My old air conditioner struggled loudly against last summer’s mid-August heat. I was lounging on the couch, feeling nostalgic. A few weeks prior, my partner, Rowan, and I had celebrated our third anniversary together. They had just moved down the street with their other partner, and I was awaiting the beginning of my second year as a master’s student at McGill University.
It was a time of change. I was homebound after a major surgery, the last I would have in a while. Although a few years before, I barely knew that transgender people existed, I was now specializing in trans law, frequently contributing to public conversations about trans issues, and would celebrate the third anniversary of my coming out as trans a few months later.
My transition felt like a success. I was finally happy, having found a sense of purpose in my identity. I funnelled into my work an energy that would allow me to become the first openly trans clerk at the Supreme Court of Canada — a position I am starting at the end of this summer.
The feeling that lingered with me the most was that I didn’t get there on my own.
I had a whole community to thank for it, but most of all I had Rowan, my fellow trans, non-binary love; Rowan, who loved me and helped me uncover a side of me I didn’t know. Rowan, without whom I wouldn’t have become the person I am today.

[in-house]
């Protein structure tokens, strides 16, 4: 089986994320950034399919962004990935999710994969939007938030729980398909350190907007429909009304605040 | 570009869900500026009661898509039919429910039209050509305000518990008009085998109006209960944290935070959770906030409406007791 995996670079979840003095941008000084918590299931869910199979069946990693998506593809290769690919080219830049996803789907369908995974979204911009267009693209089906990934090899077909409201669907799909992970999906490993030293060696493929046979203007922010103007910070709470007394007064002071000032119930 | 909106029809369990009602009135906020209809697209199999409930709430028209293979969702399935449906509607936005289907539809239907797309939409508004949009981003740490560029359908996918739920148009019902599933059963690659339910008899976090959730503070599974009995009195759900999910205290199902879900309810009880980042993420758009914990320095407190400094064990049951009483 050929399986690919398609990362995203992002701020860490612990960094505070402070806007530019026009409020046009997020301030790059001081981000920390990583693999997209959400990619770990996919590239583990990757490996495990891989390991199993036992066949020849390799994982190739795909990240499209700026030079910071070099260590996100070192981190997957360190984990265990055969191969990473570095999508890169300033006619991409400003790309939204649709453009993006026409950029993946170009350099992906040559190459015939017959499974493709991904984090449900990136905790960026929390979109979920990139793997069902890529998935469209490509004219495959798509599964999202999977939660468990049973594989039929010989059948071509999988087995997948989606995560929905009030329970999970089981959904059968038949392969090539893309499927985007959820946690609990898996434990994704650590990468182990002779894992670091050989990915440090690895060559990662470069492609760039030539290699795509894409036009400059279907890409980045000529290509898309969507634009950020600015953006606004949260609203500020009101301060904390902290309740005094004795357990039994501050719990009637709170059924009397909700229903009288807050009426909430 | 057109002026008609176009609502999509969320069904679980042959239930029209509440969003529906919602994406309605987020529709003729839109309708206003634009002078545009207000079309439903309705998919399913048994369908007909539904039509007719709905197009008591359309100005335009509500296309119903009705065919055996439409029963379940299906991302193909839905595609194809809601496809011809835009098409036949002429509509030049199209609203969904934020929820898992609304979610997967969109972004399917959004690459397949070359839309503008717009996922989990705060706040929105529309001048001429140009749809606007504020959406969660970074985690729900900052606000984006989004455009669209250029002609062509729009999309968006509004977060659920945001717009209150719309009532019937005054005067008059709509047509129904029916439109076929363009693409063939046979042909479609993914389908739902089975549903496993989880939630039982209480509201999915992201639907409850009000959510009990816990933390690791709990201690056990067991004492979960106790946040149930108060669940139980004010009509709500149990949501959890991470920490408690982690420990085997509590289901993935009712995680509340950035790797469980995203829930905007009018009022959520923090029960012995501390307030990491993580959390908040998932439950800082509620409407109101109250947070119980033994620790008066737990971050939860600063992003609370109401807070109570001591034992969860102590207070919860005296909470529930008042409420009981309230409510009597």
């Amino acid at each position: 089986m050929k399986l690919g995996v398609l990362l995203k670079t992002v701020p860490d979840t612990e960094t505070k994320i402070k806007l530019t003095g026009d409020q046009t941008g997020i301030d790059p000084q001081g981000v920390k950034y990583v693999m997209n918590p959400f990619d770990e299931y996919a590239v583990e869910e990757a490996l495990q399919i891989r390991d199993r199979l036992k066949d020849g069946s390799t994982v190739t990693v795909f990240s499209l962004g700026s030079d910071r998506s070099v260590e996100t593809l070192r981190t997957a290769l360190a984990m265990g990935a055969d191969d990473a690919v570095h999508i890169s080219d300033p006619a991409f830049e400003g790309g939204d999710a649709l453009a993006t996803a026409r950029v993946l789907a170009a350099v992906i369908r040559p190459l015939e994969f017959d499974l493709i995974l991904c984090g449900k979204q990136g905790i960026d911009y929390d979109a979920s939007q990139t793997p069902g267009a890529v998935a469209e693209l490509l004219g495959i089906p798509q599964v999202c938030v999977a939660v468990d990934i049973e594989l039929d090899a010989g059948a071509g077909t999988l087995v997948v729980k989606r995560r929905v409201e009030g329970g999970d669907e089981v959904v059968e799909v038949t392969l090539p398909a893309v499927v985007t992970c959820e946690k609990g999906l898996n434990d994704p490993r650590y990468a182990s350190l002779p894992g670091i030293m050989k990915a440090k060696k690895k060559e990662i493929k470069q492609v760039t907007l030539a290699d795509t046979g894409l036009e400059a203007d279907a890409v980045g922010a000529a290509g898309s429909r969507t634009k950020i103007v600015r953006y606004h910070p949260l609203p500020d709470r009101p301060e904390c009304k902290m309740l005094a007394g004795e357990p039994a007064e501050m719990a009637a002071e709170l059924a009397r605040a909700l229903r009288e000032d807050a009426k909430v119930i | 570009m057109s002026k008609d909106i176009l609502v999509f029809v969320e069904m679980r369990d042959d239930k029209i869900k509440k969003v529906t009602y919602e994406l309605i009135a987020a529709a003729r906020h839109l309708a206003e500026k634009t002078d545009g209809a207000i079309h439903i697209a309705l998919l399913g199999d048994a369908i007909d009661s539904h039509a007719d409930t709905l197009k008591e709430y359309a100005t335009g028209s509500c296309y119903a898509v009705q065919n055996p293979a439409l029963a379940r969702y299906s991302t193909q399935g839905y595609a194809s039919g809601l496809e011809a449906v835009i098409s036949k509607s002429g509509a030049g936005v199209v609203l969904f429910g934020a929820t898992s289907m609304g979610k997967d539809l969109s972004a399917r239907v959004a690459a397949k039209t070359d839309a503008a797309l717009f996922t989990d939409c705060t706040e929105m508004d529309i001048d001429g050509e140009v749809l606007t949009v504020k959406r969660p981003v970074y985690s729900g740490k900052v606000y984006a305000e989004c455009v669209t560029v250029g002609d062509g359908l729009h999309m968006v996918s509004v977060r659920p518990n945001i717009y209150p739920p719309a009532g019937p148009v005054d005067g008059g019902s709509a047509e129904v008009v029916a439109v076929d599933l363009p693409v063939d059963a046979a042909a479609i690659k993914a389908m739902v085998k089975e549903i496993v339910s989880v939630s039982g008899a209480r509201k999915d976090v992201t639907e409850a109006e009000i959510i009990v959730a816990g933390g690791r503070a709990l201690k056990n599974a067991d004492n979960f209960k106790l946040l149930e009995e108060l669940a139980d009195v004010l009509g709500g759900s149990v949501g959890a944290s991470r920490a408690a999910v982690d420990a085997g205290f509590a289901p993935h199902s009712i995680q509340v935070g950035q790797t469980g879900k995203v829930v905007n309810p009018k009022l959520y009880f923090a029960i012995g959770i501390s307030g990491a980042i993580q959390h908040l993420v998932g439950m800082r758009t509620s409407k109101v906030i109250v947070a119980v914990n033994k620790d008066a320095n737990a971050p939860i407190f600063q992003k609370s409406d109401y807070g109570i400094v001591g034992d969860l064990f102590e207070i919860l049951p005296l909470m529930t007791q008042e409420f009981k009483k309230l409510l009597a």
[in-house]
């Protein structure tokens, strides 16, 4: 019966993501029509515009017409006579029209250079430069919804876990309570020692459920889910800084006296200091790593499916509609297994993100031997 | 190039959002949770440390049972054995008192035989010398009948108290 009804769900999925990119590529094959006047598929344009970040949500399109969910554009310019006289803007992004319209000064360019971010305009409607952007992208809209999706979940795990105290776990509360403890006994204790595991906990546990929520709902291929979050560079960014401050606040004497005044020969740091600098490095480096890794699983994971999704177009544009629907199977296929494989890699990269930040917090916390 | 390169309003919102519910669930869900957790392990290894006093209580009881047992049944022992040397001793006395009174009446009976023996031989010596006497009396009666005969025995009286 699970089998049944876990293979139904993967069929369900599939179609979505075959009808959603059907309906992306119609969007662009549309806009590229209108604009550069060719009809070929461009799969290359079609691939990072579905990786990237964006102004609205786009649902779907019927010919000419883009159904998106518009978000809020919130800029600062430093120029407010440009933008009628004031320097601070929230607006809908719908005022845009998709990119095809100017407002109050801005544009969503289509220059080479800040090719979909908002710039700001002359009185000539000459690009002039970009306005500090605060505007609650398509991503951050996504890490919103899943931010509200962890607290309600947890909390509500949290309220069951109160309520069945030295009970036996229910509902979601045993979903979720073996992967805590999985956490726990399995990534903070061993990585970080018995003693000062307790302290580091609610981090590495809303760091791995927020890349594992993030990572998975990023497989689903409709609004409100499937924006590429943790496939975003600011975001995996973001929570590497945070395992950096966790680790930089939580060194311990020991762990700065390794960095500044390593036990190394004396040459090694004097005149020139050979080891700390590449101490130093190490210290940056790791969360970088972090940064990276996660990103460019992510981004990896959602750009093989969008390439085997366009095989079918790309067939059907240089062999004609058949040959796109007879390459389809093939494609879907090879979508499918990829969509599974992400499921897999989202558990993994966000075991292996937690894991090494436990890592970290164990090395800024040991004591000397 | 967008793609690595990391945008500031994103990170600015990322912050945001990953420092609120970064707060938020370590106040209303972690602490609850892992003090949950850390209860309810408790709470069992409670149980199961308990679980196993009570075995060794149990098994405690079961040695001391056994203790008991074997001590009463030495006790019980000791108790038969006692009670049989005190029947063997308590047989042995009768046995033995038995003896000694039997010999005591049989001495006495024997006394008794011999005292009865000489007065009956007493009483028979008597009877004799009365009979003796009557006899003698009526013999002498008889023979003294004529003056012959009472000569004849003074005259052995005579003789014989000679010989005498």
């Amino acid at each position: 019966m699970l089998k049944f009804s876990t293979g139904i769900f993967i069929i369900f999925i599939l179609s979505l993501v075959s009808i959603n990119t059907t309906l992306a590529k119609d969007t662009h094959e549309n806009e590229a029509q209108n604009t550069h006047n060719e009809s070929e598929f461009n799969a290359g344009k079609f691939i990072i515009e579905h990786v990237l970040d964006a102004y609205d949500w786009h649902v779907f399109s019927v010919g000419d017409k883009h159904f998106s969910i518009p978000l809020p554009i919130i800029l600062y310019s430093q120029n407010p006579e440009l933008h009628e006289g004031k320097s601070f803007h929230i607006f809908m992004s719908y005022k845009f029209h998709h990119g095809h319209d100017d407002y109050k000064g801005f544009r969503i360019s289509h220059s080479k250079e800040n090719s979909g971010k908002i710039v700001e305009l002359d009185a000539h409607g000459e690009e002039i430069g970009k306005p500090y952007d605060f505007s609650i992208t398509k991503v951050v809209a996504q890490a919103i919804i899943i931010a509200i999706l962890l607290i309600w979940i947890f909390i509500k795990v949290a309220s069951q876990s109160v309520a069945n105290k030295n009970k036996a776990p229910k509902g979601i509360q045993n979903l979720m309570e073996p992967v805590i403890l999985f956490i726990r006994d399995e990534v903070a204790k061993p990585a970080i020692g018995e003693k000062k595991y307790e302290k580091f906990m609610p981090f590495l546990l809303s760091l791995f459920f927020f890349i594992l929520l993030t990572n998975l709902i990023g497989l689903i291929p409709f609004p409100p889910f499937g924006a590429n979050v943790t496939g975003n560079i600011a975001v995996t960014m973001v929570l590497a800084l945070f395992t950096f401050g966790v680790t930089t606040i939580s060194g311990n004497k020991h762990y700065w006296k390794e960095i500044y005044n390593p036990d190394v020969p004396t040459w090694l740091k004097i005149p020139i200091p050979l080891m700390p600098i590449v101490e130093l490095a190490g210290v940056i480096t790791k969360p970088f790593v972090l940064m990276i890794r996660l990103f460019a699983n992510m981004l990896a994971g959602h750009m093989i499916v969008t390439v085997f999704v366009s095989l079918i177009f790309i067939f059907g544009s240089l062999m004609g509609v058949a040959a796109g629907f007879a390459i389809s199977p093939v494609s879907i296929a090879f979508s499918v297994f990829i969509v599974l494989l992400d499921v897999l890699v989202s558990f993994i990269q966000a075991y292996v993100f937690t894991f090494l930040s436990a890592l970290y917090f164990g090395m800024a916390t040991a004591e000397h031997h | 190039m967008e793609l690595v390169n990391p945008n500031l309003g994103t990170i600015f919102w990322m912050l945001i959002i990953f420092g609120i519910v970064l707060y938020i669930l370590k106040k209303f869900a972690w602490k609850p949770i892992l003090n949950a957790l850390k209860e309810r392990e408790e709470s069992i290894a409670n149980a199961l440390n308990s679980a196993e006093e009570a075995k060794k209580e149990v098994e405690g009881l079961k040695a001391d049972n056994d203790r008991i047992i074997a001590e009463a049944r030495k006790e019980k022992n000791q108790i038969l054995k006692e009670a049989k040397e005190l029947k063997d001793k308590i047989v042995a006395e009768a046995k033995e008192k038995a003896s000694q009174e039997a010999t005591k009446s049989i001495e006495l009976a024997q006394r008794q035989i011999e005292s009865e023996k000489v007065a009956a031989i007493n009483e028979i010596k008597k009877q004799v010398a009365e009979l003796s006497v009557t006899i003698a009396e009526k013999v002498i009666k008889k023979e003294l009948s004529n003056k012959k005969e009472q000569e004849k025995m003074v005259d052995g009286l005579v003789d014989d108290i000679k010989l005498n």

It was in that headspace that I set pen to paper and wrote this letter to them.
My life has continued to evolve in the year since I wrote this. I’ve continued to contribute to public debates and received recognition for my academic work. I’m at an exciting juncture in my life, between finishing my master’s, undertaking the one-year clerkship at the Supreme Court, and applying to doctoral programs for the following year.
If anything, my life is richer now than it was a year ago. I’ve made new friends. I’ve loved new people. I’ve lived.
Rowan and I are still together. They recently got engaged to their other partner. I won’t see them as much once I move away, but I still love them dearly.
We often hear about how difficult life as a trans person can be, but we rarely read about how amazing it can be. Trans life is hard, but it is also full of love, full of life, full of community.
We shouldn’t forget that. I wouldn’t trade it for anything.
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